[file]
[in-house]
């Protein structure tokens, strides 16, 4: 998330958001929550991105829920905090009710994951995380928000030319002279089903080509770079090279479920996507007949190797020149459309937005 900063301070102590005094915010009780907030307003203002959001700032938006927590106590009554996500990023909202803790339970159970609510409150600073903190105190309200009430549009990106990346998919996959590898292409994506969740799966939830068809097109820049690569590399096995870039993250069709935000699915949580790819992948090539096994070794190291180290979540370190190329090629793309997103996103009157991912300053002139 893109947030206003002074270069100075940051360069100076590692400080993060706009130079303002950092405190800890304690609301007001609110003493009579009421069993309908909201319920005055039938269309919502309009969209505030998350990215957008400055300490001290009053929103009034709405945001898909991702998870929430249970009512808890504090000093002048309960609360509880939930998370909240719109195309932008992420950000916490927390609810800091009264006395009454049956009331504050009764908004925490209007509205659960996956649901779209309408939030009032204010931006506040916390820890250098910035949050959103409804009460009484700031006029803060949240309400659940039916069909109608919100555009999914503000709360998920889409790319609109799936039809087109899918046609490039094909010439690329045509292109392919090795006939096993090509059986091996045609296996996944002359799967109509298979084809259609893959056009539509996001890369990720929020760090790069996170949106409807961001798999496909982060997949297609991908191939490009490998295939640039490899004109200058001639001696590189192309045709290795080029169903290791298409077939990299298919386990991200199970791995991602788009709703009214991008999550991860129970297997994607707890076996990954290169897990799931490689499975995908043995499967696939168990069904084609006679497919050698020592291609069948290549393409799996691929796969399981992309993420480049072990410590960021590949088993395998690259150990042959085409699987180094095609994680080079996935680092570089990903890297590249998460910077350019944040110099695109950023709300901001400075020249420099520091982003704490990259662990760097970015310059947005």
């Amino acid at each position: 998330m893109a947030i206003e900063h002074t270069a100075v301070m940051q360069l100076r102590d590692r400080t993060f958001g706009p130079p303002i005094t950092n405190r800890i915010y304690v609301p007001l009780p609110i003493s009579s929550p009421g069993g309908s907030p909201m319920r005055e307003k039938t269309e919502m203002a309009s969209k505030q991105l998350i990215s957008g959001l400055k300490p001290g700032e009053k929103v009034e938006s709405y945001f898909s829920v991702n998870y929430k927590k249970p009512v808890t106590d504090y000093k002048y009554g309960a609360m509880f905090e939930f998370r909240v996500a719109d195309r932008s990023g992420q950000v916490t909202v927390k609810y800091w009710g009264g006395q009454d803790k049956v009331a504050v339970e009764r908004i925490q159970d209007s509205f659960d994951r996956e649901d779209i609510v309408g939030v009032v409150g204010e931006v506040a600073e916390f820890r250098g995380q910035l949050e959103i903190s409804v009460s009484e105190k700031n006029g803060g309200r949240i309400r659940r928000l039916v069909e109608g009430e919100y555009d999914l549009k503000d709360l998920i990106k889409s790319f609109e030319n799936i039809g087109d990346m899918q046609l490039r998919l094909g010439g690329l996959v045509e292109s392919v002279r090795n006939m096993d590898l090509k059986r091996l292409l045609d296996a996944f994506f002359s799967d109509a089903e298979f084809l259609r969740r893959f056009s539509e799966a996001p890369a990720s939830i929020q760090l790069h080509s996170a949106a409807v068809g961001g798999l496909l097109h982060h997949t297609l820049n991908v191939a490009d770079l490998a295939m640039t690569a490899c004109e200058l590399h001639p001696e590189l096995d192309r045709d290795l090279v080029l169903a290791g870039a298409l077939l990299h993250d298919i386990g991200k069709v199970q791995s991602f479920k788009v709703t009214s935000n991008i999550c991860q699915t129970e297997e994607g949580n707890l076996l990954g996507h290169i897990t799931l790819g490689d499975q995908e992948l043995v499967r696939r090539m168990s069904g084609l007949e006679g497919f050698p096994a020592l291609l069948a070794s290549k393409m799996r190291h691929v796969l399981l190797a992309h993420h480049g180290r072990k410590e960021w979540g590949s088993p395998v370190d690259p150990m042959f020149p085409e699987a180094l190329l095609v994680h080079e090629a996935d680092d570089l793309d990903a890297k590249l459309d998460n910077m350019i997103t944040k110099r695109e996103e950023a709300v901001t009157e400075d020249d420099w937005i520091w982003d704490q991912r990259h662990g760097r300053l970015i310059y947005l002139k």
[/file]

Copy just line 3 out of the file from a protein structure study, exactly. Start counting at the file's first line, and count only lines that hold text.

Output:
């Amino acid at each position: 998330m893109a947030i206003e900063h002074t270069a100075v301070m940051q360069l100076r102590d590692r400080t993060f958001g706009p130079p303002i005094t950092n405190r800890i915010y304690v609301p007001l009780p609110i003493s009579s929550p009421g069993g309908s907030p909201m319920r005055e307003k039938t269309e919502m203002a309009s969209k505030q991105l998350i990215s957008g959001l400055k300490p001290g700032e009053k929103v009034e938006s709405y945001f898909s829920v991702n998870y929430k927590k249970p009512v808890t106590d504090y000093k002048y009554g309960a609360m509880f905090e939930f998370r909240v996500a719109d195309r932008s990023g992420q950000v916490t909202v927390k609810y800091w009710g009264g006395q009454d803790k049956v009331a504050v339970e009764r908004i925490q159970d209007s509205f659960d994951r996956e649901d779209i609510v309408g939030v009032v409150g204010e931006v506040a600073e916390f820890r250098g995380q910035l949050e959103i903190s409804v009460s009484e105190k700031n006029g803060g309200r949240i309400r659940r928000l039916v069909e109608g009430e919100y555009d999914l549009k503000d709360l998920i990106k889409s790319f609109e030319n799936i039809g087109d990346m899918q046609l490039r998919l094909g010439g690329l996959v045509e292109s392919v002279r090795n006939m096993d590898l090509k059986r091996l292409l045609d296996a996944f994506f002359s799967d109509a089903e298979f084809l259609r969740r893959f056009s539509e799966a996001p890369a990720s939830i929020q760090l790069h080509s996170a949106a409807v068809g961001g798999l496909l097109h982060h997949t297609l820049n991908v191939a490009d770079l490998a295939m640039t690569a490899c004109e200058l590399h001639p001696e590189l096995d192309r045709d290795l090279v080029l169903a290791g870039a298409l077939l990299h993250d298919i386990g991200k069709v199970q791995s991602f479920k788009v709703t009214s935000n991008i999550c991860q699915t129970e297997e994607g949580n707890l076996l990954g996507h290169i897990t799931l790819g490689d499975q995908e992948l043995v499967r696939r090539m168990s069904g084609l007949e006679g497919f050698p096994a020592l291609l069948a070794s290549k393409m799996r190291h691929v796969l399981l190797a992309h993420h480049g180290r072990k410590e960021w979540g590949s088993p395998v370190d690259p150990m042959f020149p085409e699987a180094l190329l095609v994680h080079e090629a996935d680092d570089l793309d990903a890297k590249l459309d998460n910077m350019i997103t944040k110099r695109e996103e950023a709300v901001t009157e400075d020249d420099w937005i520091w982003d704490q991912r990259h662990g760097r300053l970015i310059y947005l002139k």